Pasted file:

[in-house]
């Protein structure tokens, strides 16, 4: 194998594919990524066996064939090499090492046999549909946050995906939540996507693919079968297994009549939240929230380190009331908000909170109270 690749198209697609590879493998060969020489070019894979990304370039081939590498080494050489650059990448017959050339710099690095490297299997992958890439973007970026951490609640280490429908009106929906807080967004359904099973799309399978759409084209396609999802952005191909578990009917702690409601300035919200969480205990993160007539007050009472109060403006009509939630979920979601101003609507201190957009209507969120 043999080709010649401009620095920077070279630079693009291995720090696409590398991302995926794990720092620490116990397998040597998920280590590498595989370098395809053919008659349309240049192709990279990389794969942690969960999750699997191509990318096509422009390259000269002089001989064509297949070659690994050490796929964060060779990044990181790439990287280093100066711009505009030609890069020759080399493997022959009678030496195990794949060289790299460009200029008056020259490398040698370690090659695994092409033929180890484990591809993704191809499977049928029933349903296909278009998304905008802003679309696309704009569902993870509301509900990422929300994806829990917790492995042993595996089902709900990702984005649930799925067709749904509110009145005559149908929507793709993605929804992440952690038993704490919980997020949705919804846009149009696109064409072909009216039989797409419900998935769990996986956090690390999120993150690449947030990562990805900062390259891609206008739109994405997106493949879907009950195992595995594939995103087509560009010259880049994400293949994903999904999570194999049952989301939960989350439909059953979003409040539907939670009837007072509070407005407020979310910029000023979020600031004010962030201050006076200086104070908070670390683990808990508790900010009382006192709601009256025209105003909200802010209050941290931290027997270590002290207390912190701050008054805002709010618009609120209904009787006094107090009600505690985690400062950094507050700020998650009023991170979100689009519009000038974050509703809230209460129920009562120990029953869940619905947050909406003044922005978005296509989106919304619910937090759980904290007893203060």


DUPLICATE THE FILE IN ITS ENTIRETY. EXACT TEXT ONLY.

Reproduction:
[in-house]
């Protein structure tokens, strides 16, 4: 194998594919990524066996064939090499090492046999549909946050995906939540996507693919079968297994009549939240929230380190009331908000909170109270 690749198209697609590879493998060969020489070019894979990304370039081939590498080494050489650059990448017959050339710099690095490297299997992958890439973007970026951490609640280490429908009106929906807080967004359904099973799309399978759409084209396609999802952005191909578990009917702690409601300035919200969480205990993160007539007050009472109060403006009509939630979920979601101003609507201190957009209507969120 043999080709010649401009620095920077070279630079693009291995720090696409590398991302995926794990720092620490116990397998040597998920280590590498595989370098395809053919008659349309240049192709990279990389794969942690969960999750699997191509990318096509422009390259000269002089001989064509297949070659690994050490796929964060060779990044990181790439990287280093100066711009505009030609890069020759080399493997022959009678030496195990794949060289790299460009200029008056020259490398040698370690090659695994092409033929180890484990591809993704191809499977049928029933349903296909278009998304905008802003679309696309704009569902993870509301509900990422929300994806829990917790492995042993595996089902709900990702984005649930799925067709749904509110009145005559149908929507793709993605929804992440952690038993704490919980997020949705919804846009149009696109064409072909009216039989797409419900998935769990996986956090690390999120993150690449947030990562990805900062390259891609206008739109994405997106493949879907009950195992595995594939995103087509560009010259880049994400293949994903999904999570194999049952989301939960989350439909059953979003409040539907939670009837007072509070407005407020979310910029000023979020600031004010962030201050006076200086104070908070670390683990808990508790900010009382006192709601009256025209105003909200802010209050941290931290027997270590002290207390912190701050008054805002709010618009609120209904009787006094107090009600505690985690400062950094507050700020998650009023991170979100689009519009000038974050509703809230209460129920009562120990029953869940619905947050909406003044922005978005296509989106919304619910937090759980904290007893203060």